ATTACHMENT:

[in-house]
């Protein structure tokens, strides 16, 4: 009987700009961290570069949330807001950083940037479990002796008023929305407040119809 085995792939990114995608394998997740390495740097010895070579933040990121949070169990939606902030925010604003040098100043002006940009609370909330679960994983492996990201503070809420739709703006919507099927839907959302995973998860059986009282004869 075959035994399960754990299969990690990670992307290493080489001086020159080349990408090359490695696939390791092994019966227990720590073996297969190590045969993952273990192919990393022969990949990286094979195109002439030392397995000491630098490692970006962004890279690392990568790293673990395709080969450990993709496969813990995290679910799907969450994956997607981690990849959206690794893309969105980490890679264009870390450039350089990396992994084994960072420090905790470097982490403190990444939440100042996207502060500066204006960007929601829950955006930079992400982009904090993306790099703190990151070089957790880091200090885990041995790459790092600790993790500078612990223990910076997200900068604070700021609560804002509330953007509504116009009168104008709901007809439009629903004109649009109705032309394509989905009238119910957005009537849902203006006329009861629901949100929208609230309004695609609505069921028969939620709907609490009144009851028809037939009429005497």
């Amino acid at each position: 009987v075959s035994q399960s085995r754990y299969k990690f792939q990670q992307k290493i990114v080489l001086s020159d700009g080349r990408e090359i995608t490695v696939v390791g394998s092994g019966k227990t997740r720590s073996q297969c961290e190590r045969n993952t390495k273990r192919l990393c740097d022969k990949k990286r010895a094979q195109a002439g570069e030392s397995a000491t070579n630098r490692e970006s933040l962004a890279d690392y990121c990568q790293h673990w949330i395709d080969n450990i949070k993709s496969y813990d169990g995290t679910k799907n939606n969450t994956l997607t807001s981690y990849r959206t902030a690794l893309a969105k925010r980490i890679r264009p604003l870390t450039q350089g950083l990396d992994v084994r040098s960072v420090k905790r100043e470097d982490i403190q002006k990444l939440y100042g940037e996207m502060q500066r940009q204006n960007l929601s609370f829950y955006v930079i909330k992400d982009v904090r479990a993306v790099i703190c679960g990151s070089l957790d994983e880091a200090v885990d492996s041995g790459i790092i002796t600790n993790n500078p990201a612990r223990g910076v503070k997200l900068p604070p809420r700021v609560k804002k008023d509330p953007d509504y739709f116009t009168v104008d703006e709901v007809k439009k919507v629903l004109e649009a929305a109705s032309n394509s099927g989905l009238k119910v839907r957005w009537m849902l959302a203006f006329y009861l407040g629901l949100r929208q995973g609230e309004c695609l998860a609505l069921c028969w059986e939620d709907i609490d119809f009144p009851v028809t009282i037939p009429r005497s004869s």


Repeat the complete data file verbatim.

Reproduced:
[in-house]
């Protein structure tokens, strides 16, 4: 009987700009961290570069949330807001950083940037479990002796008023929305407040119809 085995792939990114995608394998997740390495740097010895070579933040990121949070169990939606902030925010604003040098100043002006940009609370909330679960994983492996990201503070809420739709703006919507099927839907959302995973998860059986009282004869 075959035994399960754990299969990690990670992307290493080489001086020159080349990408090359490695696939390791092994019966227990720590073996297969190590045969993952273990192919990393022969990949990286094979195109002439030392397995000491630098490692970006962004890279690392990568790293673990395709080969450990993709496969813990995290679910799907969450994956997607981690990849959206690794893309969105980490890679264009870390450039350089990396992994084994960072420090905790470097982490403190990444939440100042996207502060500066204006960007929601829950955006930079992400982009904090993306790099703190990151070089957790880091200090885990041995790459790092600790993790500078612990223990910076997200900068604070700021609560804002509330953007509504116009009168104008709901007809439009629903004109649009109705032309394509989905009238119910957005009537849902203006006329009861629901949100929208609230309004695609609505069921028969939620709907609490009144009851028809037939009429005497």
């Amino acid at each position: 009987v075959s035994q399960s085995r754990y299969k990690f792939q990670q992307k290493i990114v080489l001086s020159d700009g080349r990408e090359i995608t490695v696939v390791g394998s092994g019966k227990t997740r720590s073996q297969c961290e190590r045969n993952t390495k273990r192919l990393c740097d022969k990949k990286r010895a094979q195109a002439g570069e030392s397995a000491t070579n630098r490692e970006s933040l962004a890279d690392y990121c990568q790293h673990w949330i395709d080969n450990i949070k993709s496969y813990d169990g995290t679910k799907n939606n969450t994956l997607t807001s981690y990849r959206t902030a690794l893309a969105k925010r980490i890679r264009p604003l870390t450039q350089g950083l990396d992994v084994r040098s960072v420090k905790r100043e470097d982490i403190q002006k990444l939440y100042g940037e996207m502060q500066r940009q204006n960007l929601s609370f829950y955006v930079i909330k992400d982009v904090r479990a993306v790099i703190c679960g990151s070089l957790d994983e880091a200090v885990d492996s041995g790459i790092i002796t600790n993790n500078p990201a612990r223990g910076v503070k997200l900068p604070p809420r700021v609560k804002k008023d509330p953007d509504y739709f116009t009168v104008d703006e709901v007809k439009k919507v629903l004109e649009a929305a109705s032309n394509s099927g989905l009238k119910v839907r957005w009537m849902l959302a203006f006329y009861l407040g629901l949100r929208q995973g609230e309004c695609l998860a609505l069921c028969w059986e939620d709907i609490d119809f009144p009851v028809t009282i037939p009429r005497s004869s």